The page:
'US envoy Kennedy urges Japan, S. Korea to mend ties'
US Ambassador to Japan Caroline Kennedy (R) shakes hands with Japanese Foreign Minister Fumio Kishida at Kishida's office in Tokyo on January 24, 2014 - by Yoshikazu Tsuno
Ties between the two American allies have regularly been strained by a long-standing territorial dispute over a group of tiny islands, and issues arising from Japan's colonial rule over the Korean peninsula early last century.
On Saturday, South Korean President Park Geun-Hye warned Japan that it would face "isolation" if it pushed ahead with a move to revisit an apology over wartime sex slavery.
"I think that the two countries really should and will take a lead in this process, and the United States, being a close ally of both of them, is happy to help in any way that we can," Kennedy said in an interview aired by Japanese broadcaster NHK, according to Kyodo News.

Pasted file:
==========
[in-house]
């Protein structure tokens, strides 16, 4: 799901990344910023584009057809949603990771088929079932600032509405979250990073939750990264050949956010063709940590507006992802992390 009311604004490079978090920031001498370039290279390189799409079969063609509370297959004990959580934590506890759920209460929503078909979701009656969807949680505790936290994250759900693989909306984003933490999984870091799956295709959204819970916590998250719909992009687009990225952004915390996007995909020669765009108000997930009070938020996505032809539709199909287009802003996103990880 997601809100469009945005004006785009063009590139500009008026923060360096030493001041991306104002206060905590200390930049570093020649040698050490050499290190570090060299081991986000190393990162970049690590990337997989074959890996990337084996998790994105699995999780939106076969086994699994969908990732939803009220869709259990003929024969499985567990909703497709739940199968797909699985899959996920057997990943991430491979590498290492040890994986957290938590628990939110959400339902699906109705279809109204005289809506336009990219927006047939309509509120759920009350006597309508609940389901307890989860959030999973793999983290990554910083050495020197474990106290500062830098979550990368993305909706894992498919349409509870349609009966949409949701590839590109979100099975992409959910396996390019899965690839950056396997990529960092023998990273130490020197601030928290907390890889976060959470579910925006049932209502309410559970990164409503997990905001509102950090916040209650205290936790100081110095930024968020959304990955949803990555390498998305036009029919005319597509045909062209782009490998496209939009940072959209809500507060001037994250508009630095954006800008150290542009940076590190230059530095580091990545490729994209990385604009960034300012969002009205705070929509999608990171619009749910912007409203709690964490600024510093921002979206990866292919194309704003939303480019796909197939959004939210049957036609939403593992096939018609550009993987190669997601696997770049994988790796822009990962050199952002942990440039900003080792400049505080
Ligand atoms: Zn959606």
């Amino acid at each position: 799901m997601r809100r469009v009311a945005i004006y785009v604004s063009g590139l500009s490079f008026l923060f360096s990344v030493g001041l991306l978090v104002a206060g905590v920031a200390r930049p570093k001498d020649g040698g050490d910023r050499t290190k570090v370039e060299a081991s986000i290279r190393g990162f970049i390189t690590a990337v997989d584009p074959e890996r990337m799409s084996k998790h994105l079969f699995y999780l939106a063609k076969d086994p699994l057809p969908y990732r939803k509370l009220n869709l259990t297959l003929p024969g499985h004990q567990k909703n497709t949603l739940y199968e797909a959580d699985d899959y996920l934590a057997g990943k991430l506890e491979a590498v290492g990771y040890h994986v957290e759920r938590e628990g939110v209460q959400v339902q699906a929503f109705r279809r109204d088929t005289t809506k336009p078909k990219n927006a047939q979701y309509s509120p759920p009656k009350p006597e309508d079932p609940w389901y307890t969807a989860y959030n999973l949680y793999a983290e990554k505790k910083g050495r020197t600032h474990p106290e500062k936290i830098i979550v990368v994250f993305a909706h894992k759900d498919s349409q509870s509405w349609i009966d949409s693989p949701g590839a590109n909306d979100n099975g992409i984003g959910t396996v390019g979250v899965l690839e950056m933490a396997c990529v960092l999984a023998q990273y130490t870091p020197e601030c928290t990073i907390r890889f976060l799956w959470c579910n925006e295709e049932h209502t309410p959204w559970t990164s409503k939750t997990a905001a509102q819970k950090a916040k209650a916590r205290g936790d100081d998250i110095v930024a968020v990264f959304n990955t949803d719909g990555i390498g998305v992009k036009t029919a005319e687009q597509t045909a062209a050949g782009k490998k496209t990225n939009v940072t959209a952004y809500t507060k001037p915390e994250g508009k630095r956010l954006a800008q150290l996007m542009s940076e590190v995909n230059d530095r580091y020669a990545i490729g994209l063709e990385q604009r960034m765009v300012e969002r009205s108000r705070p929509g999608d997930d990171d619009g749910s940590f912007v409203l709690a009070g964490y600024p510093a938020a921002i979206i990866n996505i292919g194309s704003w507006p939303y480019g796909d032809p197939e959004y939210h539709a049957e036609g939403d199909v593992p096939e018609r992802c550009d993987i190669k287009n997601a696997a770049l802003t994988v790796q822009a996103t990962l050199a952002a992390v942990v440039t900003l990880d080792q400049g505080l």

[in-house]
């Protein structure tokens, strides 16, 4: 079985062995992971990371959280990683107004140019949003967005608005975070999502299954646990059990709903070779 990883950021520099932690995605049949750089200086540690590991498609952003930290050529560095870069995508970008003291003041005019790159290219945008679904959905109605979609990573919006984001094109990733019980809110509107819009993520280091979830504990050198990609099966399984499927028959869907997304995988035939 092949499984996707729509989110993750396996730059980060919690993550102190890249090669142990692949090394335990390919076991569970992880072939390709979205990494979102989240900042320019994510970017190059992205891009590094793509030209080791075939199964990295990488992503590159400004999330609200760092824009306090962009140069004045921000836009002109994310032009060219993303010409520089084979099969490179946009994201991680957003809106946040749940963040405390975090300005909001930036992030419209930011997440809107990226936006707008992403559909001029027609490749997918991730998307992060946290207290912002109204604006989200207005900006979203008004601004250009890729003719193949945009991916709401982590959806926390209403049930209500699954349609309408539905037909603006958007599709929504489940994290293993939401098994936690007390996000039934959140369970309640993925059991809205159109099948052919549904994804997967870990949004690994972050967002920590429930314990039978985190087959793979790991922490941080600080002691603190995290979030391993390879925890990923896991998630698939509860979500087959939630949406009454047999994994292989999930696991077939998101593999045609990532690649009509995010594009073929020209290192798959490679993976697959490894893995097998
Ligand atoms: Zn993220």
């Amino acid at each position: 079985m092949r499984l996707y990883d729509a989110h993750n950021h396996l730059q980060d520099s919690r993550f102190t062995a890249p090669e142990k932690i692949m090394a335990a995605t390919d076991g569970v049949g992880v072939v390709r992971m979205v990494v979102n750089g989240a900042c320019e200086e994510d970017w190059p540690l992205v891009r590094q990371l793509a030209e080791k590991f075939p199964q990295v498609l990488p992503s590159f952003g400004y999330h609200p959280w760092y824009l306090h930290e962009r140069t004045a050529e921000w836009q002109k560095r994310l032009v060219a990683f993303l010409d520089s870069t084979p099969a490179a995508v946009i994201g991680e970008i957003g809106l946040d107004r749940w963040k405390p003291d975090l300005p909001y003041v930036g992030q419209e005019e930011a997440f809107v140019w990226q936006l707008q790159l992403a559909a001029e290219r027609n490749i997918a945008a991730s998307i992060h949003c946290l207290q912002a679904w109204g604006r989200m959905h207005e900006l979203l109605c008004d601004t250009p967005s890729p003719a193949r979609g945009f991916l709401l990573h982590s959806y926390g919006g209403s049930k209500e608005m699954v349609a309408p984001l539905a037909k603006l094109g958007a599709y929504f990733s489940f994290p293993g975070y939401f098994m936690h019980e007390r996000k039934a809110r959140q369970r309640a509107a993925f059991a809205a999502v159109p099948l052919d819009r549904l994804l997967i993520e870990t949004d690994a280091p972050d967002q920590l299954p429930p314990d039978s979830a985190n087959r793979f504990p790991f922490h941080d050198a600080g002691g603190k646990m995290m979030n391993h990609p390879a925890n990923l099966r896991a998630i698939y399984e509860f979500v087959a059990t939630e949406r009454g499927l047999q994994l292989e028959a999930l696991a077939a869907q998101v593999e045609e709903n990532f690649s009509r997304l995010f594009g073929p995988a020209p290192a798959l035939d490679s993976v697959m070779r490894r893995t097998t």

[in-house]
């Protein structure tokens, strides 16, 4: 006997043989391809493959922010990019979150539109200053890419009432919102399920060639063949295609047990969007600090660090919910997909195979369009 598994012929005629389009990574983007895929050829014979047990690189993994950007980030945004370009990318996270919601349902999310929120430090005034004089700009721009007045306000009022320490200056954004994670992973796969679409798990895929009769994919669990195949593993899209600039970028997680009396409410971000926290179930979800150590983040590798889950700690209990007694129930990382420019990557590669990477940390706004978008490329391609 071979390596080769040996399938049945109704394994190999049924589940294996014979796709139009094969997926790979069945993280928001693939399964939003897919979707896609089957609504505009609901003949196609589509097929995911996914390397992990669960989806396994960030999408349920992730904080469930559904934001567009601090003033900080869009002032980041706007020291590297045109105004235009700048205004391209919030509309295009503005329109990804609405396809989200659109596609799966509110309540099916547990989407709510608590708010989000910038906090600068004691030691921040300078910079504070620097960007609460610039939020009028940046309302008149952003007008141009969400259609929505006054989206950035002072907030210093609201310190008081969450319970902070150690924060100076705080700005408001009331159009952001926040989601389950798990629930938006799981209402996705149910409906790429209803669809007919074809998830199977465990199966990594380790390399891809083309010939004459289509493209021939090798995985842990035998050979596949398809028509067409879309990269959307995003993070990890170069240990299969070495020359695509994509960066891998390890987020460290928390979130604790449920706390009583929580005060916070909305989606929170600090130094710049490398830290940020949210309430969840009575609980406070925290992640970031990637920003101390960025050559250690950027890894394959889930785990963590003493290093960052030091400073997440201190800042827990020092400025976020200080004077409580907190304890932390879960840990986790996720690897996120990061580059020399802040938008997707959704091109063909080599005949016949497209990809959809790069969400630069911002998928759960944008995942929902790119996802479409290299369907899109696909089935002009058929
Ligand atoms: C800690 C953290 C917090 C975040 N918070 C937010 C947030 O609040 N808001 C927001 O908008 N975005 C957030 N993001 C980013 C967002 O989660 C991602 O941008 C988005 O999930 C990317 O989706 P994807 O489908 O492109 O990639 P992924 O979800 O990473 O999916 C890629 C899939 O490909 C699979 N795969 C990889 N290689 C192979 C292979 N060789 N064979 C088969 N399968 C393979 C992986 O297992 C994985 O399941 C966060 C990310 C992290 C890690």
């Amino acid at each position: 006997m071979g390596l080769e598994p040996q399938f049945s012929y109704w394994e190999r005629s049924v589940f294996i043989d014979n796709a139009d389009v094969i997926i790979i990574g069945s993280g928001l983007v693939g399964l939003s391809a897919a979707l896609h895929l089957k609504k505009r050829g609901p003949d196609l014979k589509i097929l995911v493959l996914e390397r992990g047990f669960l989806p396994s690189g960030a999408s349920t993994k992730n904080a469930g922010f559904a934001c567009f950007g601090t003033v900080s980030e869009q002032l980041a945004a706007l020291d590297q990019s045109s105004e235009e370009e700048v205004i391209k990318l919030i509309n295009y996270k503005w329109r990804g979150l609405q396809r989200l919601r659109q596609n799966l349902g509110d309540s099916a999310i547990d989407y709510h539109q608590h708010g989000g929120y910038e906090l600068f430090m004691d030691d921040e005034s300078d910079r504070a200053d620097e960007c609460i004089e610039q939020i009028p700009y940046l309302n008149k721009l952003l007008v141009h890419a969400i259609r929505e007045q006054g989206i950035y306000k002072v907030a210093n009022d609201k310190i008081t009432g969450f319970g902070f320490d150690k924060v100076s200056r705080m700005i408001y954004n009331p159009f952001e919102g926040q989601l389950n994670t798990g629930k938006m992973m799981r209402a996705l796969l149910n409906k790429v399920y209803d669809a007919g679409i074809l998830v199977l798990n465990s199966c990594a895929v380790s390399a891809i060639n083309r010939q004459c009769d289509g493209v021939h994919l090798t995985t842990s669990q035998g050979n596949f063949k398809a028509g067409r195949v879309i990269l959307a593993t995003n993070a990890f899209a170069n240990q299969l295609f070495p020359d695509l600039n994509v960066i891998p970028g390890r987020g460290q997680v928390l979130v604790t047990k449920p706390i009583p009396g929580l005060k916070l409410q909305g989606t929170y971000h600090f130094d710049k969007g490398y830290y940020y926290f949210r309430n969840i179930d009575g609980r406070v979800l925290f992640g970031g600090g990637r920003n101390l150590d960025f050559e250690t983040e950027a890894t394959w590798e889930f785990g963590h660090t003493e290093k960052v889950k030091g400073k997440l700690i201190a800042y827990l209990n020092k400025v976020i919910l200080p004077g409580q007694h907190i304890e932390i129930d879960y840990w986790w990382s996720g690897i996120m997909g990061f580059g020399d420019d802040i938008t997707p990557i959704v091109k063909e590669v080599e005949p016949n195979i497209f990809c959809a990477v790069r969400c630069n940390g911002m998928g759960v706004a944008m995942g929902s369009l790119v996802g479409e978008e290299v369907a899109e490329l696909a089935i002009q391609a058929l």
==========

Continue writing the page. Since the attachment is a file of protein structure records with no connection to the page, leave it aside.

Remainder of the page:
Kennedy, calling Japan and South Korea "the two closest United States allies in the region", said "good relations are in everyone's interest".
Kennedy, the only surviving child of assassinated US president John F. Kennedy, also said Japanese Prime Minister Shinzo Abe's December visit to the controversial Yasukuni Shrine in Tokyo was unfortunate.
"Anything that distracts from all the positive work that we do together and makes the regional climate more difficult is something that is not as constructive moving forward," the envoy said, according to Kyodo.
Yasukuni is a memorial to about 2.5 million war dead, but is controversial because those commemorated include a number of senior figures condemned to death at the end of World War II for their role in directing the conflict.
Earlier this week, Danny Russel, the assistant US secretary of state for East Asia, called on Japan and South Korea to look at the model of Japan and the United States, which have overcome the bitterness of World War II to nurture a close friendship.
Echoing remarks from Secretary of State John Kerry on a visit last month to Seoul, Russel said Japan and South Korea shared common challenges including uncertainties over nuclear-armed North Korea.